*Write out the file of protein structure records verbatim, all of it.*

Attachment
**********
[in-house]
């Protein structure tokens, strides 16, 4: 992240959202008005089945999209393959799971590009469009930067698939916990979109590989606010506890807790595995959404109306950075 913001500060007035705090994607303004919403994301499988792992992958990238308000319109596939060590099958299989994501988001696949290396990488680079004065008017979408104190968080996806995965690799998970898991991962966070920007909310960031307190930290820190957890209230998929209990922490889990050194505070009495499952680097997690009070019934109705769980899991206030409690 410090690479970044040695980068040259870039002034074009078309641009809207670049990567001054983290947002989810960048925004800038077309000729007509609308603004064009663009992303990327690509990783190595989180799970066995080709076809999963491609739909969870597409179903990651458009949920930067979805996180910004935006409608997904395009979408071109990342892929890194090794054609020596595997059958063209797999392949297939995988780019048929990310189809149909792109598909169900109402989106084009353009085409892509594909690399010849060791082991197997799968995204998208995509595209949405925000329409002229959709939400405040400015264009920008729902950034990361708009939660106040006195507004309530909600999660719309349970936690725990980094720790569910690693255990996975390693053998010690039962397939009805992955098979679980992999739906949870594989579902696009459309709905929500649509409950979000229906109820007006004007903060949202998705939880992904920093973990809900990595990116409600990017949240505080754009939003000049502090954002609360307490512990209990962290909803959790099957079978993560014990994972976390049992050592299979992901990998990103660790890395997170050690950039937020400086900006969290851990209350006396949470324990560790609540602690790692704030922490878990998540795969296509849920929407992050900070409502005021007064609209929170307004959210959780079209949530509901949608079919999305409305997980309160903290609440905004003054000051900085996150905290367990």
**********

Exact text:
[in-house]
């Protein structure tokens, strides 16, 4: 992240959202008005089945999209393959799971590009469009930067698939916990979109590989606010506890807790595995959404109306950075 913001500060007035705090994607303004919403994301499988792992992958990238308000319109596939060590099958299989994501988001696949290396990488680079004065008017979408104190968080996806995965690799998970898991991962966070920007909310960031307190930290820190957890209230998929209990922490889990050194505070009495499952680097997690009070019934109705769980899991206030409690 410090690479970044040695980068040259870039002034074009078309641009809207670049990567001054983290947002989810960048925004800038077309000729007509609308603004064009663009992303990327690509990783190595989180799970066995080709076809999963491609739909969870597409179903990651458009949920930067979805996180910004935006409608997904395009979408071109990342892929890194090794054609020596595997059958063209797999392949297939995988780019048929990310189809149909792109598909169900109402989106084009353009085409892509594909690399010849060791082991197997799968995204998208995509595209949405925000329409002229959709939400405040400015264009920008729902950034990361708009939660106040006195507004309530909600999660719309349970936690725990980094720790569910690693255990996975390693053998010690039962397939009805992955098979679980992999739906949870594989579902696009459309709905929500649509409950979000229906109820007006004007903060949202998705939880992904920093973990809900990595990116409600990017949240505080754009939003000049502090954002609360307490512990209990962290909803959790099957079978993560014990994972976390049992050592299979992901990998990103660790890395997170050690950039937020400086900006969290851990209350006396949470324990560790609540602690790692704030922490878990998540795969296509849920929407992050900070409502005021007064609209929170307004959210959780079209949530509901949608079919999305409305997980309160903290609440905004003054000051900085996150905290367990």